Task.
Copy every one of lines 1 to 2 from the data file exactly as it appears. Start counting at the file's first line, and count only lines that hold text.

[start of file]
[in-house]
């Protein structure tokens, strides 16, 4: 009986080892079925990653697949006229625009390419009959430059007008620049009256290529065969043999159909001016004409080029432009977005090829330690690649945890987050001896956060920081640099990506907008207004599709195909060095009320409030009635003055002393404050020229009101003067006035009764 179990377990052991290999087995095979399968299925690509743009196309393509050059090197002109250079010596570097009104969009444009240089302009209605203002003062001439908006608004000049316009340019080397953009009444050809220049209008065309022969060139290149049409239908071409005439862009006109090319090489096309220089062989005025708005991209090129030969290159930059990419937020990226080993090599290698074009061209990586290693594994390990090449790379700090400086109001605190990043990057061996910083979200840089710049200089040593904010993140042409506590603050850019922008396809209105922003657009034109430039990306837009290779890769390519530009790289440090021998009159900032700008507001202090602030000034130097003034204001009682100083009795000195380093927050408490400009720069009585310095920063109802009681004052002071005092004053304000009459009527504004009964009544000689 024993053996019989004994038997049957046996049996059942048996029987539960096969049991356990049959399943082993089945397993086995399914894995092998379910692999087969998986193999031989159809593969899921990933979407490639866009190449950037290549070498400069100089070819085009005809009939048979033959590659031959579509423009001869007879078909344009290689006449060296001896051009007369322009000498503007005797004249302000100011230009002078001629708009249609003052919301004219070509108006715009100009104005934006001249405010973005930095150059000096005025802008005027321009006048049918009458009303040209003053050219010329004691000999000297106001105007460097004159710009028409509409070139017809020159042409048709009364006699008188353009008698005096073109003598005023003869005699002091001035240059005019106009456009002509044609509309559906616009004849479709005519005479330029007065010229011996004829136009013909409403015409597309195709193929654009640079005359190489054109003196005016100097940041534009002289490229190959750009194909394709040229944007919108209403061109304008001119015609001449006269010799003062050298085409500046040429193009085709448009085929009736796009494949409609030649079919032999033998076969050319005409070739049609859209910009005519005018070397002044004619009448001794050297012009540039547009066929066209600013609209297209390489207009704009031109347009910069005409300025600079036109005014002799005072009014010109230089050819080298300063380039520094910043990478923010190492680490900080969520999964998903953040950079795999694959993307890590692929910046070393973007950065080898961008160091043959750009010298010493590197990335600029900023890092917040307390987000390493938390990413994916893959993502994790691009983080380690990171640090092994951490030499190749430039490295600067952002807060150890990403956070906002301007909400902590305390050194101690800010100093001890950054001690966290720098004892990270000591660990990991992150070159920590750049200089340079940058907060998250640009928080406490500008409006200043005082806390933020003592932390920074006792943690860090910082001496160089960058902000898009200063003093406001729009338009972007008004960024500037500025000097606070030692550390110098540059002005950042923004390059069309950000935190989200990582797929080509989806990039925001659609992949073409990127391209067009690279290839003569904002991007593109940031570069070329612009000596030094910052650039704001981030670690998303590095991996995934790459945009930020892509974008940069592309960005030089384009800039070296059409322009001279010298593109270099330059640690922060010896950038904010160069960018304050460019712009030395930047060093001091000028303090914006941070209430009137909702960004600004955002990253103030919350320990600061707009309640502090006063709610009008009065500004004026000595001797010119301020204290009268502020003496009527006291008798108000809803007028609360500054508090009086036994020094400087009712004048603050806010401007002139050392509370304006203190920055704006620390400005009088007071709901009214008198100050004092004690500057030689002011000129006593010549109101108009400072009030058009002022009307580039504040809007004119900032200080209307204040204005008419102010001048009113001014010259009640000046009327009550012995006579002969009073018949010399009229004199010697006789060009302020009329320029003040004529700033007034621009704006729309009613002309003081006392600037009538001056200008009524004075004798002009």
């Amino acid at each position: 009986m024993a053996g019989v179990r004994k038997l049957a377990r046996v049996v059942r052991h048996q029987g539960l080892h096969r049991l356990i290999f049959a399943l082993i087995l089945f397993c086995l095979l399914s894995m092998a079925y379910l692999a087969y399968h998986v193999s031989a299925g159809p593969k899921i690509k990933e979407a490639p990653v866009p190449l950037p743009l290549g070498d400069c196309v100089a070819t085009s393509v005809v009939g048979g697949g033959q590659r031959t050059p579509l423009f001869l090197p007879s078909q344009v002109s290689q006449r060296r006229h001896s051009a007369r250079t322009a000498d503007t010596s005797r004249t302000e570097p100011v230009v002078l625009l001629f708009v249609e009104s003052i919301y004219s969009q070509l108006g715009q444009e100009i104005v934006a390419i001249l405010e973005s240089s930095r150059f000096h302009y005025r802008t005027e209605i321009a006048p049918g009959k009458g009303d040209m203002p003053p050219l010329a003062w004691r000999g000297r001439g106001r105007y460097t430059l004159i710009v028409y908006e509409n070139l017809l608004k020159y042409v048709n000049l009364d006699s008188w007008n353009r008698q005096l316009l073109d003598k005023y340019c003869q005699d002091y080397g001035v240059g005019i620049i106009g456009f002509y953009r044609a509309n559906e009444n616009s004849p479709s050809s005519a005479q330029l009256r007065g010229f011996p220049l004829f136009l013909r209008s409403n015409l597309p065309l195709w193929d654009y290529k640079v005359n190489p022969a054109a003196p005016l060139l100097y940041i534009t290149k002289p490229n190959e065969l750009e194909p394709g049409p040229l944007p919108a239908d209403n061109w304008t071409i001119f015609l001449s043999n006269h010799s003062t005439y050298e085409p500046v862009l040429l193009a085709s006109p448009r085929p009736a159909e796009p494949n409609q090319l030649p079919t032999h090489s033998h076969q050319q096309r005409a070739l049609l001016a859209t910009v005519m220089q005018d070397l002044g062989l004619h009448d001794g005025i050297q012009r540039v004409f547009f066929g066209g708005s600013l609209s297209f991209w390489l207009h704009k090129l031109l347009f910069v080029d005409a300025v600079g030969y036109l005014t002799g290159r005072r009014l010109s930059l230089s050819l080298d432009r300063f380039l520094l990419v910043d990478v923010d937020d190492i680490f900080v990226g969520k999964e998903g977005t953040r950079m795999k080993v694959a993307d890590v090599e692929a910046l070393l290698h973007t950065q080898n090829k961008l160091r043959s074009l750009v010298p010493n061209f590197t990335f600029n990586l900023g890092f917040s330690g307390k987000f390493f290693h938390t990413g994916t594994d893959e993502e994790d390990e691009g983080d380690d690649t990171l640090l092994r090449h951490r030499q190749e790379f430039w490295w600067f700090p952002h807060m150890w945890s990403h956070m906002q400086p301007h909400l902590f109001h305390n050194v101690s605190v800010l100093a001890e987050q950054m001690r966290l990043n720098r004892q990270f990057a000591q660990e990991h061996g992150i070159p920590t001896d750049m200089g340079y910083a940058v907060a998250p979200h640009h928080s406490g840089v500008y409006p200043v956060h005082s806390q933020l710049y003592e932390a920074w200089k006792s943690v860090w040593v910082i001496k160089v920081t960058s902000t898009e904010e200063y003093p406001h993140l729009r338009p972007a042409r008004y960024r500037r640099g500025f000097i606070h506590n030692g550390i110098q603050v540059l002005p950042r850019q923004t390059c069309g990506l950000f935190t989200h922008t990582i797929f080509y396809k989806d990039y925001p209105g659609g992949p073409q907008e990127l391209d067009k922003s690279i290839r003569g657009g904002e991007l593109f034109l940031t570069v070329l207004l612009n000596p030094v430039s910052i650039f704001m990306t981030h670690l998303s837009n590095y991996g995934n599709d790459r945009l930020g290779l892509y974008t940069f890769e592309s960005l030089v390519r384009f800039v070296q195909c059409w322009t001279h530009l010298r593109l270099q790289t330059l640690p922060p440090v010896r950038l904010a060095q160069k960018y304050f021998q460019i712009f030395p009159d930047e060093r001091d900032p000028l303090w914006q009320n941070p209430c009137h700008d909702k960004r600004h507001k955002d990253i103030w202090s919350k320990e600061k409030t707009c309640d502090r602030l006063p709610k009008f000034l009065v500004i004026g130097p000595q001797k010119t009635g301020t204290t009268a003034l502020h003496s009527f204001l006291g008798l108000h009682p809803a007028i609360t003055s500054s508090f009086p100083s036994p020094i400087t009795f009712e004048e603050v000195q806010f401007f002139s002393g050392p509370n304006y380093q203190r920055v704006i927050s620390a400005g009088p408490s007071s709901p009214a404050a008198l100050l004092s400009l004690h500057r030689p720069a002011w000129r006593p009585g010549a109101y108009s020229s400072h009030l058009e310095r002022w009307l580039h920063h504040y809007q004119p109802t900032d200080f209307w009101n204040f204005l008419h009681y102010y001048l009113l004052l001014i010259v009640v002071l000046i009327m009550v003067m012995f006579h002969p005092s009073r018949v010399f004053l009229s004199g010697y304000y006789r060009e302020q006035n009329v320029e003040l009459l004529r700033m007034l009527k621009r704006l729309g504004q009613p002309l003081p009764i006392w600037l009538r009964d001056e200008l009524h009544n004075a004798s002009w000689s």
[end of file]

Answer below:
[in-house]
């Protein structure tokens, strides 16, 4: 009986080892079925990653697949006229625009390419009959430059007008620049009256290529065969043999159909001016004409080029432009977005090829330690690649945890987050001896956060920081640099990506907008207004599709195909060095009320409030009635003055002393404050020229009101003067006035009764 179990377990052991290999087995095979399968299925690509743009196309393509050059090197002109250079010596570097009104969009444009240089302009209605203002003062001439908006608004000049316009340019080397953009009444050809220049209008065309022969060139290149049409239908071409005439862009006109090319090489096309220089062989005025708005991209090129030969290159930059990419937020990226080993090599290698074009061209990586290693594994390990090449790379700090400086109001605190990043990057061996910083979200840089710049200089040593904010993140042409506590603050850019922008396809209105922003657009034109430039990306837009290779890769390519530009790289440090021998009159900032700008507001202090602030000034130097003034204001009682100083009795000195380093927050408490400009720069009585310095920063109802009681004052002071005092004053304000009459009527504004009964009544000689 024993053996019989004994038997049957046996049996059942048996029987539960096969049991356990049959399943082993089945397993086995399914894995092998379910692999087969998986193999031989159809593969899921990933979407490639866009190449950037290549070498400069100089070819085009005809009939048979033959590659031959579509423009001869007879078909344009290689006449060296001896051009007369322009000498503007005797004249302000100011230009002078001629708009249609003052919301004219070509108006715009100009104005934006001249405010973005930095150059000096005025802008005027321009006048049918009458009303040209003053050219010329004691000999000297106001105007460097004159710009028409509409070139017809020159042409048709009364006699008188353009008698005096073109003598005023003869005699002091001035240059005019106009456009002509044609509309559906616009004849479709005519005479330029007065010229011996004829136009013909409403015409597309195709193929654009640079005359190489054109003196005016100097940041534009002289490229190959750009194909394709040229944007919108209403061109304008001119015609001449006269010799003062050298085409500046040429193009085709448009085929009736796009494949409609030649079919032999033998076969050319005409070739049609859209910009005519005018070397002044004619009448001794050297012009540039547009066929066209600013609209297209390489207009704009031109347009910069005409300025600079036109005014002799005072009014010109230089050819080298300063380039520094910043990478923010190492680490900080969520999964998903953040950079795999694959993307890590692929910046070393973007950065080898961008160091043959750009010298010493590197990335600029900023890092917040307390987000390493938390990413994916893959993502994790691009983080380690990171640090092994951490030499190749430039490295600067952002807060150890990403956070906002301007909400902590305390050194101690800010100093001890950054001690966290720098004892990270000591660990990991992150070159920590750049200089340079940058907060998250640009928080406490500008409006200043005082806390933020003592932390920074006792943690860090910082001496160089960058902000898009200063003093406001729009338009972007008004960024500037500025000097606070030692550390110098540059002005950042923004390059069309950000935190989200990582797929080509989806990039925001659609992949073409990127391209067009690279290839003569904002991007593109940031570069070329612009000596030094910052650039704001981030670690998303590095991996995934790459945009930020892509974008940069592309960005030089384009800039070296059409322009001279010298593109270099330059640690922060010896950038904010160069960018304050460019712009030395930047060093001091000028303090914006941070209430009137909702960004600004955002990253103030919350320990600061707009309640502090006063709610009008009065500004004026000595001797010119301020204290009268502020003496009527006291008798108000809803007028609360500054508090009086036994020094400087009712004048603050806010401007002139050392509370304006203190920055704006620390400005009088007071709901009214008198100050004092004690500057030689002011000129006593010549109101108009400072009030058009002022009307580039504040809007004119900032200080209307204040204005008419102010001048009113001014010259009640000046009327009550012995006579002969009073018949010399009229004199010697006789060009302020009329320029003040004529700033007034621009704006729309009613002309003081006392600037009538001056200008009524004075004798002009």